Clinton presents ‘The Power of the Tritone’

Mark Clinton
Mark Clinton

Professor of Piano Mark Clinton presents a piano recital titled “The Power of the Tritone.”

The recital is Thursday, March 25 at 7:30 p.m. in Kimball Recital Hall. No in-person audience will be allowed. The free recital will be available by live webcast. Visit the day of the performance for the link.

In Western harmony, the tritone is the interval between two notes separated by six half steps. It is considered the most harmonically unstable of intervals and represents the greatest possible harmonic distance between two different key areas (for example F to B).

Clinton said the idea of the “tritone” relationship in the program was something that evolved later in the process of building the program.

“I first started with the Chopin F minor Ballade (No. 4)—a piece that I dearly love and definitely wanted to feature on this program,” Clinton said. “That led me to think about the key of F minor, which is a key that is often associated with passion. The famous Canadian pianist Glenn Gould once said that if he could be any key, he would be F minor because ‘It’s rather dour, halfway between complex and stable, between upright and lascivious, between gray and highly tinted. . . . There is a certain obliqueness.’”

Clinton knew that later in his life Chopin was interested in the works of J.S. Bach. Thinking about that connection, he decided to include the Bach Prelude and Fugue in F minor from the Well-Tempered Clavier Book II into the program.

“Not surprisingly, the prelude is quite lyrical (like much of the Chopin Ballade), and the fugue is driving and passionate (much like the culmination of the Ballade),” he said. “At that point in the program’s evolution, I needed a bit more music to fill out the first half. I immediately thought of the Beethoven Sonata in F major, Op. 10, No. 2. One of the interesting things about that sonata is the composer’s choice of key for the second movement—it is the parallel minor, or F minor. Again, there is a similar mood of lyricism underpinned with passion evoked by Beethoven in this movement.”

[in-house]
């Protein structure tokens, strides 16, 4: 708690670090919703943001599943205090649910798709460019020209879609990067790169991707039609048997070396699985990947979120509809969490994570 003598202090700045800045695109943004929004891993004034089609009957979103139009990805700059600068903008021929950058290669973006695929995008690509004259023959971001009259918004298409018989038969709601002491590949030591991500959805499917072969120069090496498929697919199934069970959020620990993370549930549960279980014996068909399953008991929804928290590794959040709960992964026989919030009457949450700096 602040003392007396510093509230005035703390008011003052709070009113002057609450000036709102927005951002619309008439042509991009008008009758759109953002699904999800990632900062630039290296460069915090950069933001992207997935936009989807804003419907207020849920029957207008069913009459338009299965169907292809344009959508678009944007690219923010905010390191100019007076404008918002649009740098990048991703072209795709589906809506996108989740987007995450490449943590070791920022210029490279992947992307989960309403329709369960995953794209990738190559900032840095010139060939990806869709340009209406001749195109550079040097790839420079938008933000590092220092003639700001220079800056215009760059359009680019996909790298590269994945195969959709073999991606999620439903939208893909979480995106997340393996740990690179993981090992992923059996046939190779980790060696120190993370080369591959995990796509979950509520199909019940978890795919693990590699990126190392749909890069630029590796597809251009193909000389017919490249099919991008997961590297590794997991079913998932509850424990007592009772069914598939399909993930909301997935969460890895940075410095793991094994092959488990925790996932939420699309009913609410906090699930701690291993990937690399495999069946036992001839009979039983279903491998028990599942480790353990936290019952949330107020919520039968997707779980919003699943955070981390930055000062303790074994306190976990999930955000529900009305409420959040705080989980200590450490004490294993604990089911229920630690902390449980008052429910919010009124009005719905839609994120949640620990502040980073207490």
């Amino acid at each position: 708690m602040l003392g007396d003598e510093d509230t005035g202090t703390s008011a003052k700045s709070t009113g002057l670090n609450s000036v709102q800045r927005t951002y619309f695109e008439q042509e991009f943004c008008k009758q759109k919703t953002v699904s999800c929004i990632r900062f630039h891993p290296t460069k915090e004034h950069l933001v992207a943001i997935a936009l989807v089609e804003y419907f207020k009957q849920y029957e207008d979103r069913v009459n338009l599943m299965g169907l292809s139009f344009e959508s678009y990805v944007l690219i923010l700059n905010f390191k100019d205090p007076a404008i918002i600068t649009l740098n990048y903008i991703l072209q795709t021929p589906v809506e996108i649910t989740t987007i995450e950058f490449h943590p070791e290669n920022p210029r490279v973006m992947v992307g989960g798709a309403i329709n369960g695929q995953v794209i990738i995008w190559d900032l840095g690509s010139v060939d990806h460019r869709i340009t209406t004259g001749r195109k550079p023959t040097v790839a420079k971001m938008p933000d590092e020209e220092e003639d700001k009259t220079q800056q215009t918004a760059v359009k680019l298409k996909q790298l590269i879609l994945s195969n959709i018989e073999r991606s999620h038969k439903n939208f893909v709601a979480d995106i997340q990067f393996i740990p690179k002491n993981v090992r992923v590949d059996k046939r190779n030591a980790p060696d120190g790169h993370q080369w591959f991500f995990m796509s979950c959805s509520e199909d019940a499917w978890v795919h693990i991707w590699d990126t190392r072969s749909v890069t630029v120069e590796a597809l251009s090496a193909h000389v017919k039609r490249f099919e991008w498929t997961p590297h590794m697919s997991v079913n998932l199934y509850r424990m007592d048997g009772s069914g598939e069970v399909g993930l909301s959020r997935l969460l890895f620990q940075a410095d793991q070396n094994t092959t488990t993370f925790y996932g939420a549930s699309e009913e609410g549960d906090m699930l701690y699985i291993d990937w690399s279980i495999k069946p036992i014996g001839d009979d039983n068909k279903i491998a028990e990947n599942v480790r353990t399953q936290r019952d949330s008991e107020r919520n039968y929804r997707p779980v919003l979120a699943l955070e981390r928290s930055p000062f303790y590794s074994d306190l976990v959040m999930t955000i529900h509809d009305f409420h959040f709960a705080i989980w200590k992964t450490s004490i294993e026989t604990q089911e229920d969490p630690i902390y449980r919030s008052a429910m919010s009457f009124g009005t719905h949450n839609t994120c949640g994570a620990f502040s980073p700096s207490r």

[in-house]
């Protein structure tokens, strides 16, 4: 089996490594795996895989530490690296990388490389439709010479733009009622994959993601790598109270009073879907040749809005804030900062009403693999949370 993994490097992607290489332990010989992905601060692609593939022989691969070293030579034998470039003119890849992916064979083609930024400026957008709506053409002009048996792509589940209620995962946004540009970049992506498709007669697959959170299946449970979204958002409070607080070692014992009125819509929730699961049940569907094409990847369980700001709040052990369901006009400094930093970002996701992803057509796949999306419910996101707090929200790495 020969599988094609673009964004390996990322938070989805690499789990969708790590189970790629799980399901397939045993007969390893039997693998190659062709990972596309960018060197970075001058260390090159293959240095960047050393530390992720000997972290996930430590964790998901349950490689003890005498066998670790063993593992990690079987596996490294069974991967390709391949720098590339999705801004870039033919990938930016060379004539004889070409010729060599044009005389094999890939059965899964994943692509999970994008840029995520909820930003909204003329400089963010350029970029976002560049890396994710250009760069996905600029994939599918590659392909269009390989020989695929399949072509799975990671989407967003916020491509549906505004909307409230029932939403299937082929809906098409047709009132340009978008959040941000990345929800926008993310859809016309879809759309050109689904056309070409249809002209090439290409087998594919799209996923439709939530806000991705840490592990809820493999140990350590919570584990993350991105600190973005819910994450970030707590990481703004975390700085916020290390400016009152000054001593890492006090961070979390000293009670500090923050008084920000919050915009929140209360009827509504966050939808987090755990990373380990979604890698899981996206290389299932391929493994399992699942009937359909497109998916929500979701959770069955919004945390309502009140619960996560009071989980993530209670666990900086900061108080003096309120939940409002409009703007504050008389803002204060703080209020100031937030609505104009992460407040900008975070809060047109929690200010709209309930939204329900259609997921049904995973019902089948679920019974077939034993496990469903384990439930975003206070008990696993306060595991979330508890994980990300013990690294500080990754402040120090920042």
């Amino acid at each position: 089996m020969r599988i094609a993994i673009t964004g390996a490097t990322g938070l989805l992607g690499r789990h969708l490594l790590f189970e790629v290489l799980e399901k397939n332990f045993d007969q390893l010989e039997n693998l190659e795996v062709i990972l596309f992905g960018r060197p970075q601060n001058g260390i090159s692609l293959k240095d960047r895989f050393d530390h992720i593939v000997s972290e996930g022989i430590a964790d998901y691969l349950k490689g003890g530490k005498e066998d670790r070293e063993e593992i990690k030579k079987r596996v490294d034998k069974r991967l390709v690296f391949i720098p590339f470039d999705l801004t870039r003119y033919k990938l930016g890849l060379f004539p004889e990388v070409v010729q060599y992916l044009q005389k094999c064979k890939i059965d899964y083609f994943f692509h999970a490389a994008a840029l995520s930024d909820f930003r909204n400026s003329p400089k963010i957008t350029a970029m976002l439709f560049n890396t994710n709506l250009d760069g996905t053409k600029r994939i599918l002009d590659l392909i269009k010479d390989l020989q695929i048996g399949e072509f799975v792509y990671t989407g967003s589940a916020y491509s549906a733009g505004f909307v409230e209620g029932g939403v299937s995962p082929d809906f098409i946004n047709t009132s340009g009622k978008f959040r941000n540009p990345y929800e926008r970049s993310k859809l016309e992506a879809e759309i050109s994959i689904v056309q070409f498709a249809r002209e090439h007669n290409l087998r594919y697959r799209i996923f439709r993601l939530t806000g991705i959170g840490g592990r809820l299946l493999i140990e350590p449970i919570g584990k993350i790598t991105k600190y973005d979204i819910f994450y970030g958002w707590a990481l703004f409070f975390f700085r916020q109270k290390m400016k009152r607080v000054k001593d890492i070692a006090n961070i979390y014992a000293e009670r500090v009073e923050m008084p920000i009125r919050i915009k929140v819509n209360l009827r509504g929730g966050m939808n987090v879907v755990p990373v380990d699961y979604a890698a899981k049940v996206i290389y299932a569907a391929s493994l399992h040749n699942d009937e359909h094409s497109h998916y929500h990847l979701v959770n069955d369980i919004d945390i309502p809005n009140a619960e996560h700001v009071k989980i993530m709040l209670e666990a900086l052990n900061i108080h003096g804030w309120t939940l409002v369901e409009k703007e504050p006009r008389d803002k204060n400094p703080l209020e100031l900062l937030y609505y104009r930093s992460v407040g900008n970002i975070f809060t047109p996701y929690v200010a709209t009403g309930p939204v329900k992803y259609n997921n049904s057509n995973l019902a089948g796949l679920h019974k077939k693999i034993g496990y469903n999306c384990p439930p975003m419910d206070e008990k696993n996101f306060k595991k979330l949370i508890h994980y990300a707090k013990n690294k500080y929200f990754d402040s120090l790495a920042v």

For the second half of the program, Clinton will perform Franz Liszt’s Sonata in B minor, S. 178.

“I have performed [it] many times in my career, but never here in Lincoln,” he said. “THAT led me to think about the ‘power of the tritone,’ given that the first half was entirely in either F minor or F major, and the second half is comprised of Liszt’s essay on the universe of B minor.”

Clinton said another element that ties the program together is the use of imitative counterpoint in each piece.

“The apex of contrapuntal composition is the fugue, but there are less rigorous types of imitative counterpoint,” he said. “If all of this sounds complicated, it might be helpful for non-musicians to remember that ‘Row, Row, Row Your Boat’ (a round) is one specific kind of counterpoint. Anyway, the F minor fugue by Bach is obviously a prime example of high-Baroque counterpoint. Beethoven prominently features imitative contrapuntal writing in both the second and third movements of his Sonata. And the Liszt Sonata contains rather lengthy fugue that occurs about two thirds of the way through the piece.”

Clinton said audiences should expect both passion and lyricism from the concert.

“Given the predominance of the key of F minor in the first half, they should expect lots of passion and lyricism,” he said. “As for the second half, the Liszt is a half-hour musical narrative that also is one of the most ‘orchestral’ piano works ever written. It’s written as one contiguous movement, but it subdivides into four major sections. Suffice it to say that is quite a wild ride.”

In addition to his March 25 performance, Clinton has two upcoming performances. As a Steinway artist, he has been invited to perform as part of a live-streamed concert series sponsored by the regional Steinway dealer Schmitt Music on April 1. Later this summer, he will perform with the Amicitia Duo (Professor of Clarinet Diane Barger and University of Alabama at Birmingham Professor of Clarinet Denise Gainey) in a performance sponsored by Oklahoma City University.

“And I’m very much looking forward to a return to live/unrestricted audiences sometime in the not-so-distant future,” Clinton said.